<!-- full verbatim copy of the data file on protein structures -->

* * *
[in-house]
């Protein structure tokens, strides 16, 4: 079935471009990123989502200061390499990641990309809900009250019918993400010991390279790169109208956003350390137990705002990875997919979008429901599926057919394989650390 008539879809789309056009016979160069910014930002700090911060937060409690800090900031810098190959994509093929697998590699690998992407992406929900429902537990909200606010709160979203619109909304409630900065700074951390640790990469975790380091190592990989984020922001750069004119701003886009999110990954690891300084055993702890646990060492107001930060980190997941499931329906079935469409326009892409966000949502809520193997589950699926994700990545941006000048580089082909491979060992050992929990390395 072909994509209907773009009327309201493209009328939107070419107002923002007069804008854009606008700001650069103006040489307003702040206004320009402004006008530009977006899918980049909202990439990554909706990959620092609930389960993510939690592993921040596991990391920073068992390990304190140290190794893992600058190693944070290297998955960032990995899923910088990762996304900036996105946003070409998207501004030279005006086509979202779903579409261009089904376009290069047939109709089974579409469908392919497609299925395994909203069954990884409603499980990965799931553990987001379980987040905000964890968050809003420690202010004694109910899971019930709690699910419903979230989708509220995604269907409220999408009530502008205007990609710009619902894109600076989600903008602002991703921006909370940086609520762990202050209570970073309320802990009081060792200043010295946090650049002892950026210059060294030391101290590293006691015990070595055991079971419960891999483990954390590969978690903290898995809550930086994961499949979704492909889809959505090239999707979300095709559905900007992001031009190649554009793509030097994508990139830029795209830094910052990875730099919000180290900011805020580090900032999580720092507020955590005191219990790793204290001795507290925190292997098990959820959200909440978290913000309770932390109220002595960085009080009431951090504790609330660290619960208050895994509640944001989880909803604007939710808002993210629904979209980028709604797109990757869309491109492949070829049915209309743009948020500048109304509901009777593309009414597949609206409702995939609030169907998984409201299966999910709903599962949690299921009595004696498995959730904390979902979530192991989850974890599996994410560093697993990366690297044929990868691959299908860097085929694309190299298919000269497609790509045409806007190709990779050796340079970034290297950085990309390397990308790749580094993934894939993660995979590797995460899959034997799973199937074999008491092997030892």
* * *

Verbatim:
[in-house]
């Protein structure tokens, strides 16, 4: 079935471009990123989502200061390499990641990309809900009250019918993400010991390279790169109208956003350390137990705002990875997919979008429901599926057919394989650390 008539879809789309056009016979160069910014930002700090911060937060409690800090900031810098190959994509093929697998590699690998992407992406929900429902537990909200606010709160979203619109909304409630900065700074951390640790990469975790380091190592990989984020922001750069004119701003886009999110990954690891300084055993702890646990060492107001930060980190997941499931329906079935469409326009892409966000949502809520193997589950699926994700990545941006000048580089082909491979060992050992929990390395 072909994509209907773009009327309201493209009328939107070419107002923002007069804008854009606008700001650069103006040489307003702040206004320009402004006008530009977006899918980049909202990439990554909706990959620092609930389960993510939690592993921040596991990391920073068992390990304190140290190794893992600058190693944070290297998955960032990995899923910088990762996304900036996105946003070409998207501004030279005006086509979202779903579409261009089904376009290069047939109709089974579409469908392919497609299925395994909203069954990884409603499980990965799931553990987001379980987040905000964890968050809003420690202010004694109910899971019930709690699910419903979230989708509220995604269907409220999408009530502008205007990609710009619902894109600076989600903008602002991703921006909370940086609520762990202050209570970073309320802990009081060792200043010295946090650049002892950026210059060294030391101290590293006691015990070595055991079971419960891999483990954390590969978690903290898995809550930086994961499949979704492909889809959505090239999707979300095709559905900007992001031009190649554009793509030097994508990139830029795209830094910052990875730099919000180290900011805020580090900032999580720092507020955590005191219990790793204290001795507290925190292997098990959820959200909440978290913000309770932390109220002595960085009080009431951090504790609330660290619960208050895994509640944001989880909803604007939710808002993210629904979209980028709604797109990757869309491109492949070829049915209309743009948020500048109304509901009777593309009414597949609206409702995939609030169907998984409201299966999910709903599962949690299921009595004696498995959730904390979902979530192991989850974890599996994410560093697993990366690297044929990868691959299908860097085929694309190299298919000269497609790509045409806007190709990779050796340079970034290297950085990309390397990308790749580094993934894939993660995979590797995460899959034997799973199937074999008491092997030892």